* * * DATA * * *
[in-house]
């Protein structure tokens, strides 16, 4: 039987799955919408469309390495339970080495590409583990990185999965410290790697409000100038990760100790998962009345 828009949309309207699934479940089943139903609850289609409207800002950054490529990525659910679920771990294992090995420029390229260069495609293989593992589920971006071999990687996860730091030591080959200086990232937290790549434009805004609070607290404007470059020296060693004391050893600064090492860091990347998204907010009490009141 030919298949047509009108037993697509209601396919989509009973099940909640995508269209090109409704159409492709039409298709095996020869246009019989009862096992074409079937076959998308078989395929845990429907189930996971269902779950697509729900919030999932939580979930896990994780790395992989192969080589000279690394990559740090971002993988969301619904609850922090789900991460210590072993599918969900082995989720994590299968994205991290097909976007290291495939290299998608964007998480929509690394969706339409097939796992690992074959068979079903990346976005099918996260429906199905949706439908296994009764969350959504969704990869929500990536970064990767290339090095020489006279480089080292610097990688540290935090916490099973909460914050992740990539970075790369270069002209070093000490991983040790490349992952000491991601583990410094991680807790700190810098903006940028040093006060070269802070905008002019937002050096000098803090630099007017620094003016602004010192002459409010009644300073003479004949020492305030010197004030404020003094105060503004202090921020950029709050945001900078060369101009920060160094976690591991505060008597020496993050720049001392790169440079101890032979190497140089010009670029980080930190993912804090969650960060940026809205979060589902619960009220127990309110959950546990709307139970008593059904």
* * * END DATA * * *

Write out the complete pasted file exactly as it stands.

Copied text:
[in-house]
């Protein structure tokens, strides 16, 4: 039987799955919408469309390495339970080495590409583990990185999965410290790697409000100038990760100790998962009345 828009949309309207699934479940089943139903609850289609409207800002950054490529990525659910679920771990294992090995420029390229260069495609293989593992589920971006071999990687996860730091030591080959200086990232937290790549434009805004609070607290404007470059020296060693004391050893600064090492860091990347998204907010009490009141 030919298949047509009108037993697509209601396919989509009973099940909640995508269209090109409704159409492709039409298709095996020869246009019989009862096992074409079937076959998308078989395929845990429907189930996971269902779950697509729900919030999932939580979930896990994780790395992989192969080589000279690394990559740090971002993988969301619904609850922090789900991460210590072993599918969900082995989720994590299968994205991290097909976007290291495939290299998608964007998480929509690394969706339409097939796992690992074959068979079903990346976005099918996260429906199905949706439908296994009764969350959504969704990869929500990536970064990767290339090095020489006279480089080292610097990688540290935090916490099973909460914050992740990539970075790369270069002209070093000490991983040790490349992952000491991601583990410094991680807790700190810098903006940028040093006060070269802070905008002019937002050096000098803090630099007017620094003016602004010192002459409010009644300073003479004949020492305030010197004030404020003094105060503004202090921020950029709050945001900078060369101009920060160094976690591991505060008597020496993050720049001392790169440079101890032979190497140089010009670029980080930190993912804090969650960060940026809205979060589902619960009220127990309110959950546990709307139970008593059904």